To all those going through the horror of it - just to say, stick with it. Today was my DS last day at primary school. We had a speech day where prizes were awarded and my DS got the 'exceptional progress' prize for the whole of the senior school. To say I am proud is an understatement. He's come such a long way and I have fought and fought and fought during the statementing process.
When he started Reception - none of the teachers even knew he was autistic. None of them had ever taught autistic children before. We were advised to apply for a statement but during that time they felt they couldn't cope with him and he was onyl allowed in school for an hour a day - and during that hour they essentially kept him occupied away from the other children. We were turned down first time to even be assessed for a statement. Obviously I appealed and we went through the process, fighting and manipulating where we could. Eventually it was granted (only after some severe arm twisting of the paediatrician to actually diagnose the autism rather than say 'autistic tendancies)
He essentially missed his first year of school and whilst the following year was much better, we then moved to London and had to deal with a certain London borough who don't have the greatest reputation. They decided to withdraw his funding! We ended up having to appeal and get lawyers involved but eventually it was reinstated (although with the proviso they wouldn't actually supply the SALT or educational psychology that was required)
When he started at his new school he couldn't even sit in assembly for a minute - and even then the teachers had to use an egg timer as a visual aid and then withdraw him. He could barely read and was disruptive and sometimes violent. By the time he left he was learning Latin and getting A and B grades along with the rest of his peers and whilst occasionally he still gets frustrated - the violence has gone and he is a very polite, charming young man.
I know that things don't always work out this way due to a number of different factors, but when I was going through the statement process with his first school, I felt I couldn't cope and thought it would be better if he went to a special school. I could have done with hearing some positive outcomes! Luckily, I stuck with it and he's blossomed into the child I never thought I would have.
Just wanted to share for those people who might be in the positon I was in a few years ago and hope it may help.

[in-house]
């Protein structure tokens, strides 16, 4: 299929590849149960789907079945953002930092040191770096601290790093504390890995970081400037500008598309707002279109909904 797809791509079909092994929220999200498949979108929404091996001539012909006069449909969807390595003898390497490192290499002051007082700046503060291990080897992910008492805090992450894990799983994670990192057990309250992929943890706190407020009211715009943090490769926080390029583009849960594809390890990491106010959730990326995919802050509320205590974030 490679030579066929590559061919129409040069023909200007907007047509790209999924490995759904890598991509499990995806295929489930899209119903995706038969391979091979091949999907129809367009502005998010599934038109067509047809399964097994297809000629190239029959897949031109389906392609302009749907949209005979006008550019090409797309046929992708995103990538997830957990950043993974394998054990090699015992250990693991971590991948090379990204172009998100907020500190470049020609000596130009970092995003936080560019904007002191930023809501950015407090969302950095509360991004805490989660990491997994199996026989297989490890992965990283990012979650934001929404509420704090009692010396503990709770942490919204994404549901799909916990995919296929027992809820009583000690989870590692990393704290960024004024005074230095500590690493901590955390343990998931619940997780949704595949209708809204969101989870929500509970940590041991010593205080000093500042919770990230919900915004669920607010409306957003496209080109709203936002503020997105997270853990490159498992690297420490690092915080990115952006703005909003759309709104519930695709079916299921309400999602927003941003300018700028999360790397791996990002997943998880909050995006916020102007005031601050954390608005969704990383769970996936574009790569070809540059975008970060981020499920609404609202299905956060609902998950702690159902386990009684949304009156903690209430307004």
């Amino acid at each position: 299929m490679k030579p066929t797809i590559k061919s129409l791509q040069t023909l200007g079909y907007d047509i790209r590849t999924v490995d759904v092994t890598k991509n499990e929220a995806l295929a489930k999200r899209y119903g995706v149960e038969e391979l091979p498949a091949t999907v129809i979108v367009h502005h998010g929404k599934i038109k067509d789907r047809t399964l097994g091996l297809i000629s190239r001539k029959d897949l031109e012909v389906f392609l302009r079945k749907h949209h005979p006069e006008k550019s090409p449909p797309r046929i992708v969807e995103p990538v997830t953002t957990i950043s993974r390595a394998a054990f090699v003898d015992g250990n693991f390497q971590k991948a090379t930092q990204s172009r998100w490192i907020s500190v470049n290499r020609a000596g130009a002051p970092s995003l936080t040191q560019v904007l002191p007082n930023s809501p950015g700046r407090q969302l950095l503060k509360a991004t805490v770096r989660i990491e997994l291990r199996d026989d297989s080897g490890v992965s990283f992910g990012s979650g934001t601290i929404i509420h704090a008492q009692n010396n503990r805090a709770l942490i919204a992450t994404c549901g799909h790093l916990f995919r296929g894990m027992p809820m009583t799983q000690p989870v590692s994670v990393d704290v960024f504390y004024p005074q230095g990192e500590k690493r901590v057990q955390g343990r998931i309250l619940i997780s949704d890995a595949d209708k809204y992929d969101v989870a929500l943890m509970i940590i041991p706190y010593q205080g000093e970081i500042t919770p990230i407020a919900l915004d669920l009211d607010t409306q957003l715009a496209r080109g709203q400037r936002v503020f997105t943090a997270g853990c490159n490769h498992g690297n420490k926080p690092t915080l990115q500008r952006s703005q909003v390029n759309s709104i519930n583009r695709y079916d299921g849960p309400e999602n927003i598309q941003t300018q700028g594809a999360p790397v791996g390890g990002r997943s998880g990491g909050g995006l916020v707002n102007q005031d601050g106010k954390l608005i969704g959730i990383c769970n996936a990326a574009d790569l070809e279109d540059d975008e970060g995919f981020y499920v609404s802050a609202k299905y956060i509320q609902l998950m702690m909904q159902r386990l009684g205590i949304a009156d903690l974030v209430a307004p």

Think so! - It's a very different school and is huge in comparison (although really they all are, aren't they?) but they seem really switched on and have a very inclusive attitude. I think there is another child with a statement in his class too which should help.
That's so good to hear! DD is in mainstream, and is doing well, but there is the constant threat in the background of having her support withdrawn at the Annual Review of her Statement. I do sometime wonder if life would be easier (for me!) if she went to a special school. But she is happy, which is the important thing.
That is fantastic Rosie and Rosie ds. My dd is due to start MS school in September (we are going through the statementing process). I am worried about how she will cope with a whole day, but this has given me hope. My dd has ASD (mild end of the spectrum), social communication difficulties.
Just wanted to say that DDs school have been great. It is a small school and all the staff have had ASD training and they are really able to tune into what it is like for her at school. She is able to get "time out" if it is all too much for her and is always happy to go to school.
This has really cheered on a very difficult week. We are currently going through a horrendous time in the run up to DD starting school in September. This has given me hope that with the right MS school and the right support things can work out after all.
Thank you again and good luck with secondary school.
You may be interested in the forthcoming conference www.towardsapositivefuture.wordpress.com which is foccussing on sharing what we know works for children with SEN and how we can better network and work together to improve the educational and life outcomes for our children whatever the political or legal system we are working with.